Much has been done to increase gender equality in education over the past 15 years. National governments and the international community have followed through on promises made in various international forums to increase investments in girls’ education. Overall female enrollment at the primary level in low-income countries has accordingly grown from 87 percent in 1990 to 94 percent in 2004, considerably shrinking the gender gap. This progress is the result of recognition of centrality of girls’ education in development and the overall progress made under the Education for All (EFA) agenda.
The results towards gender equality are mixed at the halfway point of completion of the Millennium Development Goals (MDGs), the new report by the World Bank and the Organization for Economic Cooperation and Development (OECD) says. Women’s health and education have improved substantially in most countries, but progress is lagging on improving their economic opportunities, and investments of some US$13 billion a year are needed to achieve the overall goal of gender equality and women’s empowerment.
This talk offers a new reading of postcolonial women's writings. The conventional model since the 1980s has been to emphasize issues of silence and invisibility, the desire for voice and narrative space, and self-representation as a form of empowerment and transformation. What is often eclipsed as a result is a valuable political ethic based on coalition and solidarity with oppressed and marginalized figures.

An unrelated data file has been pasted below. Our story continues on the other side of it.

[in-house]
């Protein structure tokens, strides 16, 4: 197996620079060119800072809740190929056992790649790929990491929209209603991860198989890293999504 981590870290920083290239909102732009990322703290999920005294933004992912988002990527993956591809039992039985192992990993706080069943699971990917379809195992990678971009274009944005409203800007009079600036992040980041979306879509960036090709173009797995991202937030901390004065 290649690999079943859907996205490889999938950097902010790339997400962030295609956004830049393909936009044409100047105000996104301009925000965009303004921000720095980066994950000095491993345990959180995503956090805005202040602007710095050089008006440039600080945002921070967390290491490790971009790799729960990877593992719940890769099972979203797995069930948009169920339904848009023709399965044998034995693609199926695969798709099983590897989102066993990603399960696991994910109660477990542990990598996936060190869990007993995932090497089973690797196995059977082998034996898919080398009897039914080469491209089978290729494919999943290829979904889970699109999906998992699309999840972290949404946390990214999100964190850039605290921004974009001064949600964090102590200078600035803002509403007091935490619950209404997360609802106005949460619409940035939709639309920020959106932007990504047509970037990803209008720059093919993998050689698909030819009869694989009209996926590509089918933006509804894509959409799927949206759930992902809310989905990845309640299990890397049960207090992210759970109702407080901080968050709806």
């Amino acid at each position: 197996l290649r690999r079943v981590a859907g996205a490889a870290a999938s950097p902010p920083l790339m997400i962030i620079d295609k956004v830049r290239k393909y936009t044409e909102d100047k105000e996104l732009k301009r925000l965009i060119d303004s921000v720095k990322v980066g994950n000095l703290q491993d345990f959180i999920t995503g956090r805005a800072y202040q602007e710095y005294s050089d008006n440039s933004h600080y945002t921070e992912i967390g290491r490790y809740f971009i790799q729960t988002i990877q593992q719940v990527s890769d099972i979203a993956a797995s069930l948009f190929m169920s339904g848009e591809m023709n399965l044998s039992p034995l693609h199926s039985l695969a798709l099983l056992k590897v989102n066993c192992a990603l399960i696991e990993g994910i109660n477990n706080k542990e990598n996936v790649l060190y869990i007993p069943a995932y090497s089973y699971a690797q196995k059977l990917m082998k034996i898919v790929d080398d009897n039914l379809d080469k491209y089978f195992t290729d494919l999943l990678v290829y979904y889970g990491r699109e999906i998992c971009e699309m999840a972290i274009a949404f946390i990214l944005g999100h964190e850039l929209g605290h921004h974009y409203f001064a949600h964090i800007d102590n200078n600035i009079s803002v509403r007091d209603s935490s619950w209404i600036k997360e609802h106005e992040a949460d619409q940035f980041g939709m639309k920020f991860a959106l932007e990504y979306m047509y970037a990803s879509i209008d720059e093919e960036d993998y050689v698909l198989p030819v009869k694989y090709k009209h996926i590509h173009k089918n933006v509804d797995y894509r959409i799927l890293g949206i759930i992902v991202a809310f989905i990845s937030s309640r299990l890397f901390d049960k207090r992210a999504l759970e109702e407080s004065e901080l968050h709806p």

This chapter outlines the United Nations’ work toward promoting gender equality, including the Beijing Platform for Action. The report also describes the obstacles women still face today, with an emphasis on cultural impediments. A list of recommendations for future action coincides with a list of lessons learned.
The Difference reveals that progress and innovation may depend less on lone thinkers with enormous IQs than on diverse people working together and capitalizing on their individuality. Page shows how groups that display a range of perspectives outperform groups of like-minded experts.
Caryn McTighe Musil is the Senior Vice President at the Association of American Colleges and Universities and oversees the Office of Diversity, Equity, and Global Initiatives. Under her leadership, the office has been working to mobilize powerful and overlapping educational reform movements involving civic, diversity, global learning, women’s issues, and personal and social responsibility.
Dr. Musil is currently directing a multi-project national initiative, “Core Commitments: Educating Students for Personal and Social Responsibility,” that focuses on engaging students with core questions about their ethical responsibilities to self and others, and about their responsibilities as citizens in a diverse democracy. It is funded by the Templeton Foundation.
What do America Ferrera, Larry David, and Amy Brenneman have in common? They're all proud to call themselves feminists.Celebrate Women's History Month with them and other feminists by watching the special This Is What A Feminist Looks Like video.